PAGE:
There isn't a reliable screening test that can identify early ovarian cancer, but researchers say there are possible early warning signs.
Dr. Diljeet Singh, a gynecological oncologist and co-director of the Ovarian Cancer Early Detection and Prevention Program at Northwestern Memorial Hospital, says women should be aware of possible early warning signs. Those early warning signs include bloating, pelvic or abdominal pain, difficulty eating or feeling full quickly, urinary symptoms (urgency or frequency), and increased abdominal size (pants getting tighter around waist).
Currently, there is no reliable screening test to identify early ovarian cancer, Singh said in a press release. Women need to focus on good health habits, listen to their bodies and tell their doctor if a change occurs.
Ovarian cancer is said to be a rare, but often deadly disease. The cancer used to be referred to as a silent killer and can strike any time during a woman's life. It affects one in 70 women. But researchers have found that there are symptoms associated with ovarian cancer that can help in early detection. The symptoms of ovarian cancer frequently mimic other less dangerous conditions and so it makes it difficult to pinpoint.
When ovarian cancer is caught at an early state it increases five-year survival odds from 30 percent to more than 90 percent, experts say.
Singh says the frequency and number of symptoms are important. Therefore, women who experience a combination of the symptoms almost daily for two to three weeks should see their doctor.
Doctors say it isn't clear what causes ovarian cancer. However, there are certain factors that increase the odds of developing the disease. These include carrying a mutation of the BRCA gene, having a personal history of breast cancer or a family history of ovarian cancer, being over the age of 45 or if a woman is obese.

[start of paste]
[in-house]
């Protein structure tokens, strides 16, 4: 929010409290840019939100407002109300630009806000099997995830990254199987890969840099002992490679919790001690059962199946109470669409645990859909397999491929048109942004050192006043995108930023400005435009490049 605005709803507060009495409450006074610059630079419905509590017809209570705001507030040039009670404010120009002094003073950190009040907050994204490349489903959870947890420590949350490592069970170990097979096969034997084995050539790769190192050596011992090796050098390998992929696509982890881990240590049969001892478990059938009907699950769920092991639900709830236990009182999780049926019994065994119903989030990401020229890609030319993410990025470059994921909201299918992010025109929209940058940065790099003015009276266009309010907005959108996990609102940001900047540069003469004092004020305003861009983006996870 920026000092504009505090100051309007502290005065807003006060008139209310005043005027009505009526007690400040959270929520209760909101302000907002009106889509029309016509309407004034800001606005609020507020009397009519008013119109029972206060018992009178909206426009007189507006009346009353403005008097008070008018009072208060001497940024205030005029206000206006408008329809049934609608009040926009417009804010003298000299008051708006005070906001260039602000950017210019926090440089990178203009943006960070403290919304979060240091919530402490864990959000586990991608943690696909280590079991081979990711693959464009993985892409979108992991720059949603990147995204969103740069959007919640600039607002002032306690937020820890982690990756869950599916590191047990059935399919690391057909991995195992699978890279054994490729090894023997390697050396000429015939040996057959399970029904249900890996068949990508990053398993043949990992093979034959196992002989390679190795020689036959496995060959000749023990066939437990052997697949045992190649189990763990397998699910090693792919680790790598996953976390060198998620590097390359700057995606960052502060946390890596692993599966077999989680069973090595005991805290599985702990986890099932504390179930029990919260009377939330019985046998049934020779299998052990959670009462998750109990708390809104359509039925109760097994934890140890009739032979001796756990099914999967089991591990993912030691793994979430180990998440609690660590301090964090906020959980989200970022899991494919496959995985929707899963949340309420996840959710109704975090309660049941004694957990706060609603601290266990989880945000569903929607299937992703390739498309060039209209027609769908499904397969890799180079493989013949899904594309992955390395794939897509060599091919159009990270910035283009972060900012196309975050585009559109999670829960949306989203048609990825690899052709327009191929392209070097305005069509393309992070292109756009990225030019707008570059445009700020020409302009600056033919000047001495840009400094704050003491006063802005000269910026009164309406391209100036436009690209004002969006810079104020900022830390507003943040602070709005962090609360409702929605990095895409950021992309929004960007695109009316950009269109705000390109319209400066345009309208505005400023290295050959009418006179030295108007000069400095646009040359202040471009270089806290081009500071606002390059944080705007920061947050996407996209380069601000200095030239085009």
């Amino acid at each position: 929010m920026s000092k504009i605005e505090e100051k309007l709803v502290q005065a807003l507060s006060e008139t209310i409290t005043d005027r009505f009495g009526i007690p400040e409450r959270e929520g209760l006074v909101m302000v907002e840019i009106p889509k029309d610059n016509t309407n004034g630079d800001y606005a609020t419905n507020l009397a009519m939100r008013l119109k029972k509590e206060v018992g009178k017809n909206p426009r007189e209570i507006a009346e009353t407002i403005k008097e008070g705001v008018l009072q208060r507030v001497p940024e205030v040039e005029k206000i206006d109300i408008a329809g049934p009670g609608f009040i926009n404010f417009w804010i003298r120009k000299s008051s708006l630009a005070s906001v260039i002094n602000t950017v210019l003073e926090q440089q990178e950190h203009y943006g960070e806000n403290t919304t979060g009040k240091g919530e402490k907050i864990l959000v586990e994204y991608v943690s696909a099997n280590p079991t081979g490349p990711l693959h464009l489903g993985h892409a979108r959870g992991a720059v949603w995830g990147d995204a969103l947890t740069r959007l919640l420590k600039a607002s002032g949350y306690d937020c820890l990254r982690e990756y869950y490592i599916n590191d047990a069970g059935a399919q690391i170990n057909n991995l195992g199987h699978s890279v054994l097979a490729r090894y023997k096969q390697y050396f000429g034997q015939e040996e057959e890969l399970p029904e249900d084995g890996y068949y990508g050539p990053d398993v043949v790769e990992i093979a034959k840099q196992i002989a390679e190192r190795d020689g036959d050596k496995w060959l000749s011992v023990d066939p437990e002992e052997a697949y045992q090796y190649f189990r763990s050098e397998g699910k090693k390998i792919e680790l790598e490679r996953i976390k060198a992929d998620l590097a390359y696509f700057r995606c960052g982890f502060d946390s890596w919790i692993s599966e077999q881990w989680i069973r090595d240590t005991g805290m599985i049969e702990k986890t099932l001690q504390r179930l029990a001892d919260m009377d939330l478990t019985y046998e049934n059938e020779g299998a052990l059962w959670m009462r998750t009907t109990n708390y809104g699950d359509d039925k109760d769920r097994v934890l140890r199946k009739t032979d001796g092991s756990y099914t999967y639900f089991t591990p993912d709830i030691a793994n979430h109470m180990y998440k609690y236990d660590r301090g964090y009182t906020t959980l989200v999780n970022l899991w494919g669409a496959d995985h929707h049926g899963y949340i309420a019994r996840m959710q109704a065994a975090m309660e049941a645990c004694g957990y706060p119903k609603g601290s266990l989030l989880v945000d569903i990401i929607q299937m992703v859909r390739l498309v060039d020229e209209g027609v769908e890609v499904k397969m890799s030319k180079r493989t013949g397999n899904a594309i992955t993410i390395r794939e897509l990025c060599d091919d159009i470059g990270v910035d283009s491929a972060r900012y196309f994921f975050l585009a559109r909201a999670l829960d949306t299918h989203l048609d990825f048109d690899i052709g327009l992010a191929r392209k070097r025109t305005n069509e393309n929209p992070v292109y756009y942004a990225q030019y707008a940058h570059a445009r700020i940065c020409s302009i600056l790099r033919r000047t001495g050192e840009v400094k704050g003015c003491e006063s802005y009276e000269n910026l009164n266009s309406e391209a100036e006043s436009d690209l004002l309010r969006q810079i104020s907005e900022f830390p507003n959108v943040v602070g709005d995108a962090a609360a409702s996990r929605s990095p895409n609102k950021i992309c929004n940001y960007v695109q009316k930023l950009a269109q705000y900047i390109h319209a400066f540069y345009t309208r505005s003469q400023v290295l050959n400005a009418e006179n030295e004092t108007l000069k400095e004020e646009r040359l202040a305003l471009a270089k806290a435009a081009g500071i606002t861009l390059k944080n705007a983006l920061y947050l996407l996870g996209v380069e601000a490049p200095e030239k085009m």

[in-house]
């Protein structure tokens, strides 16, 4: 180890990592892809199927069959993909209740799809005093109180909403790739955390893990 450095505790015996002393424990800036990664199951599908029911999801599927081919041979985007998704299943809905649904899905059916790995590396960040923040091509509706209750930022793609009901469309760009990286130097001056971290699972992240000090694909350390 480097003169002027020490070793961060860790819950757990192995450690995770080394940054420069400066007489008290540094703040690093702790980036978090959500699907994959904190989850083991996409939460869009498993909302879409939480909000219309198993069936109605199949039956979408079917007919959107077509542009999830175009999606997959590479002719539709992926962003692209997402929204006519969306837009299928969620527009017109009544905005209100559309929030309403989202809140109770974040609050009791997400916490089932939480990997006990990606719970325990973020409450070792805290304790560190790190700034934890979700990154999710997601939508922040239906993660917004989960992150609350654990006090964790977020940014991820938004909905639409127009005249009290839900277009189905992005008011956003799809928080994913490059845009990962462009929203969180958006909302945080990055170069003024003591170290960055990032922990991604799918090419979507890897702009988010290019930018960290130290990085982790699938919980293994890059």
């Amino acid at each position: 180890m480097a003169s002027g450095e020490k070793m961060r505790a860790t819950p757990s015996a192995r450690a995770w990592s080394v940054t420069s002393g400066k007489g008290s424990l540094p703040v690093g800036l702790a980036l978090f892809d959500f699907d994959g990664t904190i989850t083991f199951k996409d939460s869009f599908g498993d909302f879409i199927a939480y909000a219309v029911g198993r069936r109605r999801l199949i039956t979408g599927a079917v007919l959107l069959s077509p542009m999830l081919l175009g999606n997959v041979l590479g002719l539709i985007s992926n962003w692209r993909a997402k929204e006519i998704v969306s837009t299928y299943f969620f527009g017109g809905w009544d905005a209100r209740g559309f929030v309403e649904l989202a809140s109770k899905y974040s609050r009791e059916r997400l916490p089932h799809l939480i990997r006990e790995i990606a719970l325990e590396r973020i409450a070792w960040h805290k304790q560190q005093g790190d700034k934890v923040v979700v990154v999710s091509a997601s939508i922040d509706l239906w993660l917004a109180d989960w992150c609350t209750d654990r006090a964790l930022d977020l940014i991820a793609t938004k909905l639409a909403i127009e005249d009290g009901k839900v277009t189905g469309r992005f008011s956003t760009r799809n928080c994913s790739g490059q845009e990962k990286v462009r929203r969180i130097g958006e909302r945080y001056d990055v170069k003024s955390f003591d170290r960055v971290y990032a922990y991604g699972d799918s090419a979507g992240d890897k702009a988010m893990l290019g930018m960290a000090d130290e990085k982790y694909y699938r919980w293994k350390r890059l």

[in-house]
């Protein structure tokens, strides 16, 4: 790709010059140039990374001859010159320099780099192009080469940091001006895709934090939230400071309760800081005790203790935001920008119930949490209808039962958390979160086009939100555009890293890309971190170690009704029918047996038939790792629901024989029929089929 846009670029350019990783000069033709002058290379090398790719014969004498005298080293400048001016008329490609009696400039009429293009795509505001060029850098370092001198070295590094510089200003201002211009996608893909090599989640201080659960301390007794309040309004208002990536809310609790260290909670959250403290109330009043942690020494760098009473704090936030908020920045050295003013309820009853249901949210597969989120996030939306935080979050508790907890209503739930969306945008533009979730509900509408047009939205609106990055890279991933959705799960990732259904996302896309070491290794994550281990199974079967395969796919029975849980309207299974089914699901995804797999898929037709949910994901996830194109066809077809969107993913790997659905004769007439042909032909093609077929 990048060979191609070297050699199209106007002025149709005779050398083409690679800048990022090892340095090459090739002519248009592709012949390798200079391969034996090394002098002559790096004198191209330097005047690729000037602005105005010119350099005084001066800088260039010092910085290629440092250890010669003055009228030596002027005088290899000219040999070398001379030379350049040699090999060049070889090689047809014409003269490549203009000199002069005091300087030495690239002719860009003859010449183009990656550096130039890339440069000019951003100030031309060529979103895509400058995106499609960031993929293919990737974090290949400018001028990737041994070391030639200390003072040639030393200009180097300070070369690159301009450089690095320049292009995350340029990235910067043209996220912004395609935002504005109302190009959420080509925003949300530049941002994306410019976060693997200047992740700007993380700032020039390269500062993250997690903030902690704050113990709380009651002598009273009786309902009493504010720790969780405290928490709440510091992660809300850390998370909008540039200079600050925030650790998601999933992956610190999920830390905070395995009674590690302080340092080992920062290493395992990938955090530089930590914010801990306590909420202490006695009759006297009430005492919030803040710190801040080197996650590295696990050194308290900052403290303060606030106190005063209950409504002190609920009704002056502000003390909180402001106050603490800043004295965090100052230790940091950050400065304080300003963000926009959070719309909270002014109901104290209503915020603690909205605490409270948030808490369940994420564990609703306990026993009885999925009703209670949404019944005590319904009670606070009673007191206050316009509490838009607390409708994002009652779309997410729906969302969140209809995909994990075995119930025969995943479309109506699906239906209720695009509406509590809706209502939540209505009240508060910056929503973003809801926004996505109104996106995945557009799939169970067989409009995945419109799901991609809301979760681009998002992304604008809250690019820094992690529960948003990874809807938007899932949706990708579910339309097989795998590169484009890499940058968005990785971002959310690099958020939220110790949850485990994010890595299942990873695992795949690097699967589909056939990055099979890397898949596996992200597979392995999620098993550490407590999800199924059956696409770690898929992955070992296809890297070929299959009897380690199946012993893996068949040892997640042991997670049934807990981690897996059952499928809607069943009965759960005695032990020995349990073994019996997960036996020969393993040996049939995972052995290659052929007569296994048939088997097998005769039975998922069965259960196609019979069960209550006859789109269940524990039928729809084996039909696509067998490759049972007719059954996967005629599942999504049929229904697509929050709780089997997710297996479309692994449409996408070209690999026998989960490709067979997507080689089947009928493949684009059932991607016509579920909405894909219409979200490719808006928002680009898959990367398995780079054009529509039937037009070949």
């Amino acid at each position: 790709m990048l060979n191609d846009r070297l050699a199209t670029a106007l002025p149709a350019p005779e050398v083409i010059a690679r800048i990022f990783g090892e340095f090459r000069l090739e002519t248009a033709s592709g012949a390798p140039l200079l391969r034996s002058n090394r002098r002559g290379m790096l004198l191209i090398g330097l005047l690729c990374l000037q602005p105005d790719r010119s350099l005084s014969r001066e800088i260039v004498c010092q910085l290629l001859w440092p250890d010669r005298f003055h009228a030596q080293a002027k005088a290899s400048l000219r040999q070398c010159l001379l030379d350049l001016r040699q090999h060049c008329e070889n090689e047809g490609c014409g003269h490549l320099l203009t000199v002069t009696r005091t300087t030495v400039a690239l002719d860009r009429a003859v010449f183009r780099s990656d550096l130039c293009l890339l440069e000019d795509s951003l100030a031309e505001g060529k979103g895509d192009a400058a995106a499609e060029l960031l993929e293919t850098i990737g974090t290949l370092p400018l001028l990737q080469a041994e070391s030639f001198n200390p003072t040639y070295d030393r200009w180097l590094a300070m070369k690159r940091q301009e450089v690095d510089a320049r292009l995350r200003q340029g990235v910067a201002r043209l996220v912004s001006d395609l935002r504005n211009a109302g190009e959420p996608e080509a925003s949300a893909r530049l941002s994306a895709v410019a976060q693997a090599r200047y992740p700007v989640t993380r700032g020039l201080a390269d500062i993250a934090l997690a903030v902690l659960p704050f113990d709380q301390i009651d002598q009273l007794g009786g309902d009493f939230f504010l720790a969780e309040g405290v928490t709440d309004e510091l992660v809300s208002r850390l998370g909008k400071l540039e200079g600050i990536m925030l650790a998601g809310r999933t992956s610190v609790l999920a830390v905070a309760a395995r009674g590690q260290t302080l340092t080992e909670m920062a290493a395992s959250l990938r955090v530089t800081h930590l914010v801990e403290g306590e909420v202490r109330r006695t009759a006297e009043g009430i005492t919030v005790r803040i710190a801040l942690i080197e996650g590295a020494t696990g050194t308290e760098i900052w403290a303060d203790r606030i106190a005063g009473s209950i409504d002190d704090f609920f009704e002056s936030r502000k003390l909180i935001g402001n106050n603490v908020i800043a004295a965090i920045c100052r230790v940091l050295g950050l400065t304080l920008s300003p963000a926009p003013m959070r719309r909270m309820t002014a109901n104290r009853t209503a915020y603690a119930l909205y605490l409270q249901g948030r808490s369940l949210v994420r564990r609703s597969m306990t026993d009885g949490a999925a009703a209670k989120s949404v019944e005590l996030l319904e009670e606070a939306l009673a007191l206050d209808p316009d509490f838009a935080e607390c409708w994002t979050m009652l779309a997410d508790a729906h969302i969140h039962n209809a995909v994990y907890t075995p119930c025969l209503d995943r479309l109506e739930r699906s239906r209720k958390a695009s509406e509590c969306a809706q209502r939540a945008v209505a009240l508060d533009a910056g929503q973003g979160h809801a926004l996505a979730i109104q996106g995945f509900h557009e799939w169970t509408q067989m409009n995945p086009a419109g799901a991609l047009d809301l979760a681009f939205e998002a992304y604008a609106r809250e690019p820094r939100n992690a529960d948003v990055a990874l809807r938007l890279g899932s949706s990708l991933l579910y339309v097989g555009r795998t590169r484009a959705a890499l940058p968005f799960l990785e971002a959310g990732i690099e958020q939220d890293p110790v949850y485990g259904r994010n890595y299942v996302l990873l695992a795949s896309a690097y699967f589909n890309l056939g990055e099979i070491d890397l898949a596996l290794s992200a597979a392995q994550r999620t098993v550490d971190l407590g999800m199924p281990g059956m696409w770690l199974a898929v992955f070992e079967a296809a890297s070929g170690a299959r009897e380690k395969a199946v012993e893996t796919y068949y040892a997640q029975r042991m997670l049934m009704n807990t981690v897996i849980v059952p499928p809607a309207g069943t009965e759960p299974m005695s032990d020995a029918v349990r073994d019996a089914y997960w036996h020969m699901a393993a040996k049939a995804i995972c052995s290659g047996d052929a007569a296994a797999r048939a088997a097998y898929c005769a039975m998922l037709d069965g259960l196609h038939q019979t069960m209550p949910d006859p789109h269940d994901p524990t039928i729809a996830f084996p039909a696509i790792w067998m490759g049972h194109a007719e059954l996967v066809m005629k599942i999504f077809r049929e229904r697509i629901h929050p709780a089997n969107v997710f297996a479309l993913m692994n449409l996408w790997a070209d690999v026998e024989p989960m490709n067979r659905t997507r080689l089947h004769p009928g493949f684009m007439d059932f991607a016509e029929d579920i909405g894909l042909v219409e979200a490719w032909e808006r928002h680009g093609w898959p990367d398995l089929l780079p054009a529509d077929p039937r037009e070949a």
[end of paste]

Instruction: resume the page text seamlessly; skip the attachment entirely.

Doctors recommend that women who are at risk start screening at age 20 to 25, or five to 10 years earlier than the youngest age of diagnosis in the family. Additionally, there are genetic tests available that can identify women who are at a substantially increased risk.
Women who use birth control pills for at least five years are three-times less likely to develop ovarian cancer, and permanent forms of birth control such as tubal ligation have been found to reduce the risk of ovarian cancer by 50 percent, according to studies.
Women who have an extensive family history of breast or ovarian cancer, or who carry altered versions of the BRCA genes, may receive a recommendation to remove the ovaries and fallopian tubes which lowers the risk of ovarian cancer by more than 95 percent.
Eating a diet rich in fruits and vegetables, getting regular exercise, maintaining a normal body weight and managing stresses are all ways women can help decrease their risk of ovarian cancer, Singh says.
Treatment for ovarian cancer usually begins with surgery to determine if the cancer has spread.
The best scenario would be to prevent this cancer entirely but until that day comes women need to focus on good health behaviors, listen to their bodies and know their family history Singh says.